LONDON (Reuters) - Ofgem has fined a unit of France’s Engie (ENGIE.PA) for market abuse after one of its traders manipulated wholesale British gas prices over a three month period in 2016, the energy regulator said on Thursday.
It said the trader from Engie Global Markets (EGM) had “spoofed” the National Balancing Point (NBP) month-ahead gas price, a European benchmark gas price.
That means the trader placed bids and offers for the contract without intending to make the trades, thus sending out misleading price signals.
“A market participant alerted Ofgem to suspicious activity on the wholesale gas market,” Ofgem said in a statement.
“Ofgem launched an investigation which found that EGM had engaged in a type of market manipulation called ‘spoofing’ over a three month period between June and August 2016.”
The regulator said it had not found more widespread market manipulation but it had fined EGM £2.1 million because it did not have enough measures to prevent or detect the market abuse.
Ofgem said EGM had fully cooperated with its investigation.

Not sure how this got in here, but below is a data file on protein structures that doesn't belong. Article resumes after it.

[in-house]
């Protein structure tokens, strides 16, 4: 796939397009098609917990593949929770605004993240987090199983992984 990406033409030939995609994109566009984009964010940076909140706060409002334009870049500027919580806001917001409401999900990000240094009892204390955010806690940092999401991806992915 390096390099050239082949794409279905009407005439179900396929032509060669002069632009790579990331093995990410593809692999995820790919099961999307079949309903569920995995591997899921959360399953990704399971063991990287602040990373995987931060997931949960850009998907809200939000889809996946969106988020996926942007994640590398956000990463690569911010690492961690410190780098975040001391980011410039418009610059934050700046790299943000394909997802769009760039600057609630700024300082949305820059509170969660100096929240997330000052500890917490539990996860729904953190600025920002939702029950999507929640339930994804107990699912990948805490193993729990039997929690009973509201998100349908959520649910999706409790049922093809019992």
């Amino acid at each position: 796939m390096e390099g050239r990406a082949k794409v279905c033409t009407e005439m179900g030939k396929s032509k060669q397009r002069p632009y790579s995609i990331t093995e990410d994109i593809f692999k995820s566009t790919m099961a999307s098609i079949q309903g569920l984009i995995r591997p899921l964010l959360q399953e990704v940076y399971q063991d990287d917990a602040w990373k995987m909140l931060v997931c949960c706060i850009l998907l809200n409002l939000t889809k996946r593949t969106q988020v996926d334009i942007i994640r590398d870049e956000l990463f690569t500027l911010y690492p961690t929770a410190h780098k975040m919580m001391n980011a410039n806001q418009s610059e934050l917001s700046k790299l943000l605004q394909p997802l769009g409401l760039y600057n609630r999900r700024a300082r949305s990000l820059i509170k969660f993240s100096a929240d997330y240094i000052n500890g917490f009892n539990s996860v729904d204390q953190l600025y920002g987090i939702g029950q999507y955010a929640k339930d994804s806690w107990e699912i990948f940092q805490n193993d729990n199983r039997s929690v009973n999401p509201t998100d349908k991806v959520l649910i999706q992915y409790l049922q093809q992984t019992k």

Engie said it “strongly condemns practices that distort the market.”
“The company immediately undertook measures to ensure that such practices are detected and not repeated again by reinforcing the implementation of its existing supervising tools which guarantee a constant and rigorous follow-up and audit of energy trading activities,” it said in emailed comments.
British gas prices, especially its day-ahead and month-ahead contracts TRGBNBPD1 TRGBNBPMc1, are seen as benchmark for European gas prices, alongside the Title Transfer Facility (TTF) Dutch gas prices TRNLTTFMc1.
The month-ahead contracts also act as benchmarks for liquefied natural gas (LNG) prices, helping global commodity traders calculate strategies to ship the fast-growing fuel between countries in the Atlantic and Pacific regions.
Reporting by Sabina Zawadzki; editing by Deepa Babington and Jason Neely